JET. 35] ME. GLADSTONE ON THE OUTLOOK 303
the time/ said the Ulster Liberal whom I have already quoted,1 'that ParnelTs policy of trying to keep the tenants out of the Land Courts in 1881 was foolish, and almost criminal. But I now believe he was quite right.' By keeping the tenants back, by looking suspiciously at the Act, by keeping up the agitation, he succeeded in getting larger reductions than would ever have been made if the farmers had rushed into the courts, and if Parnell had taken no pains to control the decisions of the commissioners. In fact it was Parnell who got the Land Act, and it was Parnell who administered it in the south ; though he refused to make himself responsible for it, and even appeared to be hostile to it. He played a deep game and played it with great ability. He kept his whole party together by not cordially accepting the Land Act, and he took pains at the same time to secure the best administration of it in the interests of the tenants.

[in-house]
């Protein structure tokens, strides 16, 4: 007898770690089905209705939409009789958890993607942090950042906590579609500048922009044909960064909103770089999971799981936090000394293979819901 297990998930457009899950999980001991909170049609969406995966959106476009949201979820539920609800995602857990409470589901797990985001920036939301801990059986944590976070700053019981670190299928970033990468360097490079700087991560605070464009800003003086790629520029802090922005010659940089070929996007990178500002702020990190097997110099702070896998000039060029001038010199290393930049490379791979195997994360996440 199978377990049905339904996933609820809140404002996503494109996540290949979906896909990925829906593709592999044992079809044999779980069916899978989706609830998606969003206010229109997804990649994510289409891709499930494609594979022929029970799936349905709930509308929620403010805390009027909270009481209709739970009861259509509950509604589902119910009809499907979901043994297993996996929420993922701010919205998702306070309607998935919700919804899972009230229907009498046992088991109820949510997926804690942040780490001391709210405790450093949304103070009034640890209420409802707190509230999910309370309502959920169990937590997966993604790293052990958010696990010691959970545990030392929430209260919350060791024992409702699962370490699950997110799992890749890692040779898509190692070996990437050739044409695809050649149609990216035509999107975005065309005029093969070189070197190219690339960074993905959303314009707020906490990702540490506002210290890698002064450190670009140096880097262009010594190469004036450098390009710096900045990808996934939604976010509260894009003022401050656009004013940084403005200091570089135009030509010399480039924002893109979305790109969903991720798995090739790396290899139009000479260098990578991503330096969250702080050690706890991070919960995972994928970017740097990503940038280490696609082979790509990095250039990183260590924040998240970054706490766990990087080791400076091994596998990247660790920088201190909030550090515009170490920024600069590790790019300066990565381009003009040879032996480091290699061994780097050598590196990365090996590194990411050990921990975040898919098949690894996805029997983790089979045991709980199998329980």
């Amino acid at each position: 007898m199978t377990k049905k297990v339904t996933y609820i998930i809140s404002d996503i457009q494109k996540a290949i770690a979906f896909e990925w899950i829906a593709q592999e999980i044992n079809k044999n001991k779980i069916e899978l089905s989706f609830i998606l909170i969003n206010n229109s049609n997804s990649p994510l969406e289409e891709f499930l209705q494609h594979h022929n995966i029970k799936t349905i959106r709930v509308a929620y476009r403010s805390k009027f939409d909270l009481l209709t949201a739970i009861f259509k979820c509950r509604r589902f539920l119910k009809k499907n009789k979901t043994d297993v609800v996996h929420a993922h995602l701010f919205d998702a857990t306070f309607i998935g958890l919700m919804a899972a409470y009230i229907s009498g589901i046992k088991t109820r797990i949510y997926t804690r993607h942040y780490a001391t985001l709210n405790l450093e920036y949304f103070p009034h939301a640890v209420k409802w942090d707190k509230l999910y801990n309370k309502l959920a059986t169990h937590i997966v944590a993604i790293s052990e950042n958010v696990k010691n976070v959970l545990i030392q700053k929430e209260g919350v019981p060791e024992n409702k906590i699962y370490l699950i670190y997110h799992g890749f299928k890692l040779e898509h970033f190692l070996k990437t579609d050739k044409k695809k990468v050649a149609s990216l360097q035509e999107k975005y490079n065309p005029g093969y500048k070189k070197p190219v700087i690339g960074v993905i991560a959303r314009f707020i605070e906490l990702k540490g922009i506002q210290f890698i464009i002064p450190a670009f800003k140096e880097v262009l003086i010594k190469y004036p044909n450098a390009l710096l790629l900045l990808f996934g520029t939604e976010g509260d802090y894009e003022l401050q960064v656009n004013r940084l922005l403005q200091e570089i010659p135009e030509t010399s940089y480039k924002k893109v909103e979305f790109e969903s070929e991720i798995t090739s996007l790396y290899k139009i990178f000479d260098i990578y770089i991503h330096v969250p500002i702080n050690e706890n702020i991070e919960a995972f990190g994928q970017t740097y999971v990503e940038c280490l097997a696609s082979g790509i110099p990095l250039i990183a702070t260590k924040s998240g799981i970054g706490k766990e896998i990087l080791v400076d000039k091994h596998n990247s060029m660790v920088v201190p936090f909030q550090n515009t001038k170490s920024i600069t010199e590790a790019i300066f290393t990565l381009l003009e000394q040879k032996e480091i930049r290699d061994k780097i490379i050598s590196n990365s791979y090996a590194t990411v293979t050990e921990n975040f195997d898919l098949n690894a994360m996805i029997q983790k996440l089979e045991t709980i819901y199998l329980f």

Mr. Gladstone thought that Parnell was bent on obstructing the Land Act and thwarting the Government. Nevertheless the Prime Minister believed that the Irish Executive ought to pursue a conciliatory policy. On September 5 he wrote to Mr. Forster :
Mr. Gladstone to Mr. Forster
'. . . We have before us in administration a problem not less delicate and arduous than the problem of legislation with which we have lately had to deal in Parliament. Of the leaders, the officials, the skeleton of the Land League, I have no hope whatever. The better the prospect of the Land Act with their adherents outside the circle of wirepullers, and with the
1 Ante, p. 298.